Editorial. Reducing the burden of spine fusion

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For many patients, the experience of undergoing a lumbar fusion operation carries the burden of managing postoperative pain, enduring the risk of perioperative complications, and experiencing the inconvenience of a prolonged recovery in a hospital setting, among other potential damages. Such burdens of lumbar fusion have led many patients to seek alternative treatments (for example, chiropractic treatment, spinal injections, and platelet-rich plasma therapy) and many clinicians to dissuade patients from seeking surgical options.

Nevertheless, fusion of the lumbar spine is an effective treatment for a number of degenerative, traumatic, inflammatory, and oncological pathologies.1,2 Two strategies aimed to reduce the burden of lumbar fusion are the refinement of minimally invasive surgical (MIS) techniques and the implementation of principles of enhanced recovery after surgery (ERAS).3–7

In this article, the group from Miami describe their method of implementing concepts of MIS and ERAS to minimize surgical and perioperative morbidity in patients undergoing transforaminal lumbar interbody fusion (TLIF).4 Analyzing their experience with the first 100 patients undergoing an awake endoscopic MIS-TLIF, the authors describe the feasibility of performing lumbar fusion using conscious sedation, local analgesia, and minimal soft-tissue disruption.

Successful completion of awake MIS-TLIF occurred in most patients, with only four cases requiring conversion to general endotracheal anesthesia. The average hospital length of stay was 1.4 days. As expected, most complications occurred within the first 50 cases, and complications decreased in frequency as the technique and protocols were refined. Clinical improvement in the Oswestry Disability Index was observed at 1 year. Overall, the authors are to be congratulated for successfully implementing a safe, reproducible protocol for performing awake MIS-TLIF with the goal of low perioperative morbidity and faster recovery.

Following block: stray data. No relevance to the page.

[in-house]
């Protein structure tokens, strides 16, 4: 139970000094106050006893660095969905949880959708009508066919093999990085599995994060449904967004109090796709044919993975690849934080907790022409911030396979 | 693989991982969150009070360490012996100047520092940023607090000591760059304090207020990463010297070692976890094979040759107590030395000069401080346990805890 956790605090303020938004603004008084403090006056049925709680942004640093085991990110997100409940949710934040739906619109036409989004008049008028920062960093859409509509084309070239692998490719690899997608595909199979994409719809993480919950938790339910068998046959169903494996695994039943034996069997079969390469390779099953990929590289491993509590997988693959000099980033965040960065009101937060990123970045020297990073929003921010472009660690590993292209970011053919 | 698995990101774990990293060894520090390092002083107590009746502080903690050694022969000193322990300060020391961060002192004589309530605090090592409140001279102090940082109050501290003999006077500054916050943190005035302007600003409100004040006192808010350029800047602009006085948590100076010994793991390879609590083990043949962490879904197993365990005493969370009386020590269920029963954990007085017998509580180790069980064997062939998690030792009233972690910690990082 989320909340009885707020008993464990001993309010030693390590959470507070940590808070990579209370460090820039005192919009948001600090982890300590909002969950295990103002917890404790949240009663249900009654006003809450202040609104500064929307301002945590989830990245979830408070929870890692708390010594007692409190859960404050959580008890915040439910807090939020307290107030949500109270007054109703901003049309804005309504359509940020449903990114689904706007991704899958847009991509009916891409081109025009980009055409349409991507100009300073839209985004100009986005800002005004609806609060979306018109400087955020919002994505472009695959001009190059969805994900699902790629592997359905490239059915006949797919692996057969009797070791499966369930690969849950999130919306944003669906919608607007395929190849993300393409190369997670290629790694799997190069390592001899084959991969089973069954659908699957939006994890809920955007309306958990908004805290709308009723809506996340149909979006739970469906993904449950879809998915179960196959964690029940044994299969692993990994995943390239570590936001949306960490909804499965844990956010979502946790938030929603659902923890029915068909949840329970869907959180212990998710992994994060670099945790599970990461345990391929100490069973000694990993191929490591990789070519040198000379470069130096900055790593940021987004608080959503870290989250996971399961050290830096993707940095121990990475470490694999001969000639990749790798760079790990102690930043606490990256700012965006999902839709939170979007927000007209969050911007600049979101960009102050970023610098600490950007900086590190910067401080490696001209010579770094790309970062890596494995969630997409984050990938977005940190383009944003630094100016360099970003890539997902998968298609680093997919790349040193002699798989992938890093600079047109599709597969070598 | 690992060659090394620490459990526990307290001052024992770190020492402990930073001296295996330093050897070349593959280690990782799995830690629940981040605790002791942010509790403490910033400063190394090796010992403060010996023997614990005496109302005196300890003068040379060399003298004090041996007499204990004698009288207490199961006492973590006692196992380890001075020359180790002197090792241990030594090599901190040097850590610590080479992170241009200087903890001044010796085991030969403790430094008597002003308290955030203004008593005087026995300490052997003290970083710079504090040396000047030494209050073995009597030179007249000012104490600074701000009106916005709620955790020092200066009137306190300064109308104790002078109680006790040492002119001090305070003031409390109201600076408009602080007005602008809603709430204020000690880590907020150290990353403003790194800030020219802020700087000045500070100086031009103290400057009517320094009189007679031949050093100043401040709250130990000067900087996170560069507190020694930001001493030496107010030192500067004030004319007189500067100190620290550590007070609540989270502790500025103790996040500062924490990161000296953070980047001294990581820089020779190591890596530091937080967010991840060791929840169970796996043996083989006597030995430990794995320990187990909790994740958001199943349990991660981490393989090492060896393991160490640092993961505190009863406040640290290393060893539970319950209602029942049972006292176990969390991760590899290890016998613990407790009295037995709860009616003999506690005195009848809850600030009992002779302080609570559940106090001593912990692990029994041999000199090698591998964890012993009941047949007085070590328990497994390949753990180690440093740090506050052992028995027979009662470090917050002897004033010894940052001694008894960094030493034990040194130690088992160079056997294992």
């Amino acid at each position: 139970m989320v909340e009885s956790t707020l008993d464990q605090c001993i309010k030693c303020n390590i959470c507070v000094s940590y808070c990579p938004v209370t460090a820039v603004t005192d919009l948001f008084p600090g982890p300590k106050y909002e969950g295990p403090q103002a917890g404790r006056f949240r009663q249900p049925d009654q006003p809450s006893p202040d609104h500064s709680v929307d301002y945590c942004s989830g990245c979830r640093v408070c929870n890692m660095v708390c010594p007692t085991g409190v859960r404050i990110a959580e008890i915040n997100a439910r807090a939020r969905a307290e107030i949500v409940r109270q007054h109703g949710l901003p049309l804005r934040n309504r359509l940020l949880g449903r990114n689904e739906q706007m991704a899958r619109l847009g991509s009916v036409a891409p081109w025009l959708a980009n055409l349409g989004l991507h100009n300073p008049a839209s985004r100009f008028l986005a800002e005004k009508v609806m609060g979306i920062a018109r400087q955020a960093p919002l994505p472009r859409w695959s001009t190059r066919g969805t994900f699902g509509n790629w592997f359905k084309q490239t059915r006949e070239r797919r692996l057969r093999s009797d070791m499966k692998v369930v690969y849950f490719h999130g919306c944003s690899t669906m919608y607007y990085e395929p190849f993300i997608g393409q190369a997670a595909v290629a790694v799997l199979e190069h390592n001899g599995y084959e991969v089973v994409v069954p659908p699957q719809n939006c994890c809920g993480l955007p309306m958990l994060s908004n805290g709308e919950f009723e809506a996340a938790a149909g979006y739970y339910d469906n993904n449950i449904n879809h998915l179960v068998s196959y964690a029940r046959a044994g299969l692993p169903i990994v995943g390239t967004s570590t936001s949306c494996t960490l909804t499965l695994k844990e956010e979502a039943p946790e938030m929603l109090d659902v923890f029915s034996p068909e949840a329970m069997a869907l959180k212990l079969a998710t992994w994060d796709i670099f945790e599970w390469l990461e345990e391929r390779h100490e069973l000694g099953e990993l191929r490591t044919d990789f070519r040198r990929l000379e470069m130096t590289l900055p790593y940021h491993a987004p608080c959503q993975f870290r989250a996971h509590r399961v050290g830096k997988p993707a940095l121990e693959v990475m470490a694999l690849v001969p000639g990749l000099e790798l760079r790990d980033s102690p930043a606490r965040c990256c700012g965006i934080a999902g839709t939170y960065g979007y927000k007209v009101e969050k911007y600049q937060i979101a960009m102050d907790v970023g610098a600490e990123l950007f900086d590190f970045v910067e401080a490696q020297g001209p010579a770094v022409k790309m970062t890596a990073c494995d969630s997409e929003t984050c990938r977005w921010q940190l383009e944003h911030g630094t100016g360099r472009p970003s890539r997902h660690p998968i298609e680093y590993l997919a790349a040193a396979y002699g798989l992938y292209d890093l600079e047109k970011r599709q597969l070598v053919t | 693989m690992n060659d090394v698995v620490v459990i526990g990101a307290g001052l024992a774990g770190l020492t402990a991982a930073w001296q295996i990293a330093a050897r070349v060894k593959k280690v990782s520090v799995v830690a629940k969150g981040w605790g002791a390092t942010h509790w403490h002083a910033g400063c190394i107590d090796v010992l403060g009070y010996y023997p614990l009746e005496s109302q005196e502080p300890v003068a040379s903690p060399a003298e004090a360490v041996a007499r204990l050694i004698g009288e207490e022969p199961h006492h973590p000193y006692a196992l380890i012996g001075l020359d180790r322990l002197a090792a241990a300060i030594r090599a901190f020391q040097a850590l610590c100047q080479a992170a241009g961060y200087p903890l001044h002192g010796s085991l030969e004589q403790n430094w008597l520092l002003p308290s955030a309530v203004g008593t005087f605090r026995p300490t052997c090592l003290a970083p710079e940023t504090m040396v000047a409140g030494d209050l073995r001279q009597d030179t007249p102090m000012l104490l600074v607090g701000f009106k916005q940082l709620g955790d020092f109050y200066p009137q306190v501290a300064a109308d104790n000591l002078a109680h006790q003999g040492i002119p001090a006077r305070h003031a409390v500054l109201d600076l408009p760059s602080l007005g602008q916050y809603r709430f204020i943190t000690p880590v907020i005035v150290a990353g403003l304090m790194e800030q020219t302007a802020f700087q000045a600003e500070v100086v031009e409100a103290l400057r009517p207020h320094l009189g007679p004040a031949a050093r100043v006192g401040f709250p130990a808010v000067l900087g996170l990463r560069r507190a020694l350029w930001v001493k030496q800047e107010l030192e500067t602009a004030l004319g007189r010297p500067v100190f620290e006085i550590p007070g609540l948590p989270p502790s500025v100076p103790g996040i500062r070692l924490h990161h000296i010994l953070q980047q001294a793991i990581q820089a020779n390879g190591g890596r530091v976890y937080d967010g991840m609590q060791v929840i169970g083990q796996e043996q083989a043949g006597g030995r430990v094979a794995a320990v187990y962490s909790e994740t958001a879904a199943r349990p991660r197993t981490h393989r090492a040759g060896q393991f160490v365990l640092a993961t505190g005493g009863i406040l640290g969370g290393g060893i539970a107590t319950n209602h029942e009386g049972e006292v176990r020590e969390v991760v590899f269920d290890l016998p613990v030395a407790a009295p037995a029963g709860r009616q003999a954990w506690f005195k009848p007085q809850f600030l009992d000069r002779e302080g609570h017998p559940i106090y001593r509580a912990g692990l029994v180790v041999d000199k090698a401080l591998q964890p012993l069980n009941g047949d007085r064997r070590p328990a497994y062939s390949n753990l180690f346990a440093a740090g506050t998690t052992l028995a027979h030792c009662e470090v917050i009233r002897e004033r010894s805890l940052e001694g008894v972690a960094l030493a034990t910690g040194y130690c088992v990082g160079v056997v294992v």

This article describes a proof of principle for awake MIS-TLIF, but there are some remaining questions. The lack of a control group prevents the authors from demonstrating a true benefit of their technique over a traditional TLIF operation. Does performing a lumbar fusion using conscious sedation decrease postoperative pain? Can a mesh expandable interbody cage inserted endoscopically create sufficient segmental lordosis or indirect decompression? Can the same fusion rate as for open TLIF be achieved? Are the results durable over time? Which patient populations should be considered safe for an awake MIS-TLIF? These are among the remaining questions that should be addressed before awake MIS-TLIF becomes widely adopted.

The principles of MIS and ERAS are increasing in popularity and confer a number of potential advantages for patients. The proposed technique offers a glimpse into the future of fusion techniques for the lumbar spine. The members of this group from Miami are among those leading the advancement of spine surgery in these areas.4

Disclosures

Dr. Dailey reports being a consultant to Zimmer Biomet and receiving an honorarium from AO North America. He also oversees a non–study-related clinical or research effort that receives support from K2M.

Reference

  • 1